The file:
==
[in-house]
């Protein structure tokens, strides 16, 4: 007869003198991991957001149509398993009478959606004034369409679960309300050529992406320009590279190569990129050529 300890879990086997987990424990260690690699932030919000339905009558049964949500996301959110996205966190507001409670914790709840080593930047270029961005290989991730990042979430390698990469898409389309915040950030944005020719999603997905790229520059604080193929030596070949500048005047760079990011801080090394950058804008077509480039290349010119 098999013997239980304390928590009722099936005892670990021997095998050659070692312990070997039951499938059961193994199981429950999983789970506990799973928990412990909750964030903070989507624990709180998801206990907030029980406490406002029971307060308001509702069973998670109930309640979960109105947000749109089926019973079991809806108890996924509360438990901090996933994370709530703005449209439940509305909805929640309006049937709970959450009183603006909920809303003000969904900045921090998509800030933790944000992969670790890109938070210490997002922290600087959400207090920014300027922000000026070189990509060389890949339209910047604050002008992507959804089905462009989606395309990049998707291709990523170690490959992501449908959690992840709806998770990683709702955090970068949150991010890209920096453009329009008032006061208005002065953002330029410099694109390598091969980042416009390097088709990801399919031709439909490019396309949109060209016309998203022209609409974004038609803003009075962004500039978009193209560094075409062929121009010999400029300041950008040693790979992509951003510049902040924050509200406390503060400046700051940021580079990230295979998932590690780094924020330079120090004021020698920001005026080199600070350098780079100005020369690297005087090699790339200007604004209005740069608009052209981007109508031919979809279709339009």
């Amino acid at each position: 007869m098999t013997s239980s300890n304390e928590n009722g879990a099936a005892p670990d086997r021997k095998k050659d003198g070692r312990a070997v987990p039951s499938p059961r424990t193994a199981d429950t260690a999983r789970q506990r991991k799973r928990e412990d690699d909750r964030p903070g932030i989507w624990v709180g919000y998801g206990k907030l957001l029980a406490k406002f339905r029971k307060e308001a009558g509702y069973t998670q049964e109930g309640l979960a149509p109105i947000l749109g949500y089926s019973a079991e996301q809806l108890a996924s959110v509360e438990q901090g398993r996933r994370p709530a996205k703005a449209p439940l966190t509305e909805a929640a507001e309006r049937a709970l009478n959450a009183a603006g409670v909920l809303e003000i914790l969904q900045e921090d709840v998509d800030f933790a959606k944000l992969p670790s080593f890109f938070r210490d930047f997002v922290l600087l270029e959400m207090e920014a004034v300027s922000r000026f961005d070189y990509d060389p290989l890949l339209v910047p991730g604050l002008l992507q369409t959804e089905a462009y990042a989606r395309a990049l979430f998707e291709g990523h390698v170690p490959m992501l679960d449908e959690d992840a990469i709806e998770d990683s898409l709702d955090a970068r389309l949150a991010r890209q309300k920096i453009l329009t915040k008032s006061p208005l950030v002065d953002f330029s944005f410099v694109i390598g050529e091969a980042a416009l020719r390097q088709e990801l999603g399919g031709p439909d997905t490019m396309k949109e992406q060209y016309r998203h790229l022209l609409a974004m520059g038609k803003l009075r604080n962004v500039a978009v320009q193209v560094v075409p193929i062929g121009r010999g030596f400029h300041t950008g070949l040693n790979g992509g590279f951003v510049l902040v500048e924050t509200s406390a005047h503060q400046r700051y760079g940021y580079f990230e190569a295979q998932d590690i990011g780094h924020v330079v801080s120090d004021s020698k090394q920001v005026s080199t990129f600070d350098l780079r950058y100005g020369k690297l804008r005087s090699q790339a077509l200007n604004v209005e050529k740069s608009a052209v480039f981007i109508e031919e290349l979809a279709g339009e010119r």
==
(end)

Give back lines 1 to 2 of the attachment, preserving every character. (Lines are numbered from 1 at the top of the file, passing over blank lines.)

[in-house]
């Protein structure tokens, strides 16, 4: 007869003198991991957001149509398993009478959606004034369409679960309300050529992406320009590279190569990129050529 300890879990086997987990424990260690690699932030919000339905009558049964949500996301959110996205966190507001409670914790709840080593930047270029961005290989991730990042979430390698990469898409389309915040950030944005020719999603997905790229520059604080193929030596070949500048005047760079990011801080090394950058804008077509480039290349010119 098999013997239980304390928590009722099936005892670990021997095998050659070692312990070997039951499938059961193994199981429950999983789970506990799973928990412990909750964030903070989507624990709180998801206990907030029980406490406002029971307060308001509702069973998670109930309640979960109105947000749109089926019973079991809806108890996924509360438990901090996933994370709530703005449209439940509305909805929640309006049937709970959450009183603006909920809303003000969904900045921090998509800030933790944000992969670790890109938070210490997002922290600087959400207090920014300027922000000026070189990509060389890949339209910047604050002008992507959804089905462009989606395309990049998707291709990523170690490959992501449908959690992840709806998770990683709702955090970068949150991010890209920096453009329009008032006061208005002065953002330029410099694109390598091969980042416009390097088709990801399919031709439909490019396309949109060209016309998203022209609409974004038609803003009075962004500039978009193209560094075409062929121009010999400029300041950008040693790979992509951003510049902040924050509200406390503060400046700051940021580079990230295979998932590690780094924020330079120090004021020698920001005026080199600070350098780079100005020369690297005087090699790339200007604004209005740069608009052209981007109508031919979809279709339009």